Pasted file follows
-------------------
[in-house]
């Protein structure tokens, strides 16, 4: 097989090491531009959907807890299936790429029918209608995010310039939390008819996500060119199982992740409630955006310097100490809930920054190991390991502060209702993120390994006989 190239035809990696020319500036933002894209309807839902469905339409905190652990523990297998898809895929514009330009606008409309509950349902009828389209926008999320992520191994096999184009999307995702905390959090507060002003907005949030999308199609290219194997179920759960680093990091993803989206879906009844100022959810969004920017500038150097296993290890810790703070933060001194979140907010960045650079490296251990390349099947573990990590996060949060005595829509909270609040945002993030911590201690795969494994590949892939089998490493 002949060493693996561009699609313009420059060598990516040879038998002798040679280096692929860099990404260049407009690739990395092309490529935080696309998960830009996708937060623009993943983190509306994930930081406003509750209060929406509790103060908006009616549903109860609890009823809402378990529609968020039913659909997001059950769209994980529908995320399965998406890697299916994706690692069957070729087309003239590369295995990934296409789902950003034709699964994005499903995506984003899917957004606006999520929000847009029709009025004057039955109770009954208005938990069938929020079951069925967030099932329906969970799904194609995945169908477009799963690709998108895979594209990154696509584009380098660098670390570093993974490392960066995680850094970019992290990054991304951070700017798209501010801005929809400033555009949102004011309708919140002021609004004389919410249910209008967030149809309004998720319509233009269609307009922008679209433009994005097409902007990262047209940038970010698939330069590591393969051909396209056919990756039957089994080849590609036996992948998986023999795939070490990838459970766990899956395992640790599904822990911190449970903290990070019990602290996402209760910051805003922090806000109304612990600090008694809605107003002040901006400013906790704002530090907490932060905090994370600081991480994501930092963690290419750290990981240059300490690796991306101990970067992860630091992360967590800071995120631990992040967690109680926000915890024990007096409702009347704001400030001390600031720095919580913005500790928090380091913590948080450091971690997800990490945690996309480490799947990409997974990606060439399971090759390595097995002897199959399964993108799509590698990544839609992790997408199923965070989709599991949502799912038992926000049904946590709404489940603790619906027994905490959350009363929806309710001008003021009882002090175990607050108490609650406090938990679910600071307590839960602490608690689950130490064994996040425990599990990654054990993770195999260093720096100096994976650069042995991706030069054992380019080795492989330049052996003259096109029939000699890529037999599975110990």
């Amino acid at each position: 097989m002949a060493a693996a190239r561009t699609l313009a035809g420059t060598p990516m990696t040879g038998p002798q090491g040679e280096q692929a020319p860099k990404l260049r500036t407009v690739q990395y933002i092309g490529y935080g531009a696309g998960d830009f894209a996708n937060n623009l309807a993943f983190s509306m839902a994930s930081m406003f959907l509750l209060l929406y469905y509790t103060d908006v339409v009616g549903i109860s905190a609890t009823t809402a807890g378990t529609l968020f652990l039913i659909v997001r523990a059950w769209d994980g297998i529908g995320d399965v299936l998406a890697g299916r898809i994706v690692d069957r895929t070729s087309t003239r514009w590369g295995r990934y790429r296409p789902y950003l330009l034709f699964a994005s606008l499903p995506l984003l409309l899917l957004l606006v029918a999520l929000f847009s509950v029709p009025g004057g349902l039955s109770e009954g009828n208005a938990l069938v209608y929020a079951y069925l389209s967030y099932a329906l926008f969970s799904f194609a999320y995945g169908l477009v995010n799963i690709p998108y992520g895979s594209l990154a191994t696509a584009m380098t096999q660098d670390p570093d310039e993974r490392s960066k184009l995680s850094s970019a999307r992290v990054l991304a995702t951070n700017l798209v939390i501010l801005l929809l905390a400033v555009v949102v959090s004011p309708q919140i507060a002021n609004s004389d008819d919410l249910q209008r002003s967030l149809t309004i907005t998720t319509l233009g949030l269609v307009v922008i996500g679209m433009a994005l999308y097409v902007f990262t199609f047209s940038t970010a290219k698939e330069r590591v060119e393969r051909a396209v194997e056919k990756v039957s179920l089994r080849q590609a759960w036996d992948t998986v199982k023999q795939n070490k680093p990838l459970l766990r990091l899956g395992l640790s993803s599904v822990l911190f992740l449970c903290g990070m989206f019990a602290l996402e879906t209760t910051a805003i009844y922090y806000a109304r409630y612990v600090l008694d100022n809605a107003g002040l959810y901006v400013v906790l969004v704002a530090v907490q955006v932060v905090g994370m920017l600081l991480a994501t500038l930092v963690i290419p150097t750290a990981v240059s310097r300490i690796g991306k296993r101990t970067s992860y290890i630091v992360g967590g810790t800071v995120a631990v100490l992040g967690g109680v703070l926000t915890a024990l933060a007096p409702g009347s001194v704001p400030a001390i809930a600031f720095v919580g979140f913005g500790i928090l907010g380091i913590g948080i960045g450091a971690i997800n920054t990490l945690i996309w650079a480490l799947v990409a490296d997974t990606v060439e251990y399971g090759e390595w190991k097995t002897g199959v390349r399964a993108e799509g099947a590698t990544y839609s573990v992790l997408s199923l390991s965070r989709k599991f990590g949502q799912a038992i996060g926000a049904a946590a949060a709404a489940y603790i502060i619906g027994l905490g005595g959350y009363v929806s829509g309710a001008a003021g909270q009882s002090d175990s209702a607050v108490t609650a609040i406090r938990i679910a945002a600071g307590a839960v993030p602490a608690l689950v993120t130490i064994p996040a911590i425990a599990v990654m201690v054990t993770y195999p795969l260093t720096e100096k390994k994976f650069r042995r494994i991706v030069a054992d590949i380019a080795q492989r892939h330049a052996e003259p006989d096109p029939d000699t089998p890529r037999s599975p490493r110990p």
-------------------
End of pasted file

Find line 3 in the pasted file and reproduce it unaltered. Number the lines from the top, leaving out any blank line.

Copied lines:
């Amino acid at each position: 097989m002949a060493a693996a190239r561009t699609l313009a035809g420059t060598p990516m990696t040879g038998p002798q090491g040679e280096q692929a020319p860099k990404l260049r500036t407009v690739q990395y933002i092309g490529y935080g531009a696309g998960d830009f894209a996708n937060n623009l309807a993943f983190s509306m839902a994930s930081m406003f959907l509750l209060l929406y469905y509790t103060d908006v339409v009616g549903i109860s905190a609890t009823t809402a807890g378990t529609l968020f652990l039913i659909v997001r523990a059950w769209d994980g297998i529908g995320d399965v299936l998406a890697g299916r898809i994706v690692d069957r895929t070729s087309t003239r514009w590369g295995r990934y790429r296409p789902y950003l330009l034709f699964a994005s606008l499903p995506l984003l409309l899917l957004l606006v029918a999520l929000f847009s509950v029709p009025g004057g349902l039955s109770e009954g009828n208005a938990l069938v209608y929020a079951y069925l389209s967030y099932a329906l926008f969970s799904f194609a999320y995945g169908l477009v995010n799963i690709p998108y992520g895979s594209l990154a191994t696509a584009m380098t096999q660098d670390p570093d310039e993974r490392s960066k184009l995680s850094s970019a999307r992290v990054l991304a995702t951070n700017l798209v939390i501010l801005l929809l905390a400033v555009v949102v959090s004011p309708q919140i507060a002021n609004s004389d008819d919410l249910q209008r002003s967030l149809t309004i907005t998720t319509l233009g949030l269609v307009v922008i996500g679209m433009a994005l999308y097409v902007f990262t199609f047209s940038t970010a290219k698939e330069r590591v060119e393969r051909a396209v194997e056919k990756v039957s179920l089994r080849q590609a759960w036996d992948t998986v199982k023999q795939n070490k680093p990838l459970l766990r990091l899956g395992l640790s993803s599904v822990l911190f992740l449970c903290g990070m989206f019990a602290l996402e879906t209760t910051a805003i009844y922090y806000a109304r409630y612990v600090l008694d100022n809605a107003g002040l959810y901006v400013v906790l969004v704002a530090v907490q955006v932060v905090g994370m920017l600081l991480a994501t500038l930092v963690i290419p150097t750290a990981v240059s310097r300490i690796g991306k296993r101990t970067s992860y290890i630091v992360g967590g810790t800071v995120a631990v100490l992040g967690g109680v703070l926000t915890a024990l933060a007096p409702g009347s001194v704001p400030a001390i809930a600031f720095v919580g979140f913005g500790i928090l907010g380091i913590g948080i960045g450091a971690i997800n920054t990490l945690i996309w650079a480490l799947v990409a490296d997974t990606v060439e251990y399971g090759e390595w190991k097995t002897g199959v390349r399964a993108e799509g099947a590698t990544y839609s573990v992790l997408s199923l390991s965070r989709k599991f990590g949502q799912a038992i996060g926000a049904a946590a949060a709404a489940y603790i502060i619906g027994l905490g005595g959350y009363v929806s829509g309710a001008a003021g909270q009882s002090d175990s209702a607050v108490t609650a609040i406090r938990i679910a945002a600071g307590a839960v993030p602490a608690l689950v993120t130490i064994p996040a911590i425990a599990v990654m201690v054990t993770y195999p795969l260093t720096e100096k390994k994976f650069r042995r494994i991706v030069a054992d590949i380019a080795q492989r892939h330049a052996e003259p006989d096109p029939d000699t089998p890529r037999s599975p490493r110990p």